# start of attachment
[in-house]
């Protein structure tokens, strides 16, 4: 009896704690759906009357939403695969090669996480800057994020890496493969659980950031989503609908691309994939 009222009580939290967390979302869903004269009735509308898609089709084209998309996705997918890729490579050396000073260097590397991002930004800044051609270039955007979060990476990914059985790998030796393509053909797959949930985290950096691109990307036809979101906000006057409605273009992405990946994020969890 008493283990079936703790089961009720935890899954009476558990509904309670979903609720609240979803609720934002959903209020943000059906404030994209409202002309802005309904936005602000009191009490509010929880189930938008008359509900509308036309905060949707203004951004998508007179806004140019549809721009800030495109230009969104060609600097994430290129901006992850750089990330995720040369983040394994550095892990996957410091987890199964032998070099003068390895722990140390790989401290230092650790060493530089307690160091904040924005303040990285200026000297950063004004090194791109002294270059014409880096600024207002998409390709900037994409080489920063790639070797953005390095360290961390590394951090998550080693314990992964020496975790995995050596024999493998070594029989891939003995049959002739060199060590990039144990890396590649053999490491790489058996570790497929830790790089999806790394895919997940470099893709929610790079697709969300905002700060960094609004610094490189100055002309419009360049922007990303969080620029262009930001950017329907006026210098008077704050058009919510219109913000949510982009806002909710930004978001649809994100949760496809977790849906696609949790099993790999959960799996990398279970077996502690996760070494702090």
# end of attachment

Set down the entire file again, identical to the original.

[in-house]
């Protein structure tokens, strides 16, 4: 009896704690759906009357939403695969090669996480800057994020890496493969659980950031989503609908691309994939 009222009580939290967390979302869903004269009735509308898609089709084209998309996705997918890729490579050396000073260097590397991002930004800044051609270039955007979060990476990914059985790998030796393509053909797959949930985290950096691109990307036809979101906000006057409605273009992405990946994020969890 008493283990079936703790089961009720935890899954009476558990509904309670979903609720609240979803609720934002959903209020943000059906404030994209409202002309802005309904936005602000009191009490509010929880189930938008008359509900509308036309905060949707203004951004998508007179806004140019549809721009800030495109230009969104060609600097994430290129901006992850750089990330995720040369983040394994550095892990996957410091987890199964032998070099003068390895722990140390790989401290230092650790060493530089307690160091904040924005303040990285200026000297950063004004090194791109002294270059014409880096600024207002998409390709900037994409080489920063790639070797953005390095360290961390590394951090998550080693314990992964020496975790995995050596024999493998070594029989891939003995049959002739060199060590990039144990890396590649053999490491790489058996570790497929830790790089999806790394895919997940470099893709929610790079697709969300905002700060960094609004610094490189100055002309419009360049922007990303969080620029262009930001950017329907006026210098008077704050058009919510219109913000949510982009806002909710930004978001649809994100949760496809977790849906696609949790099993790999959960799996990398279970077996502690996760070494702090």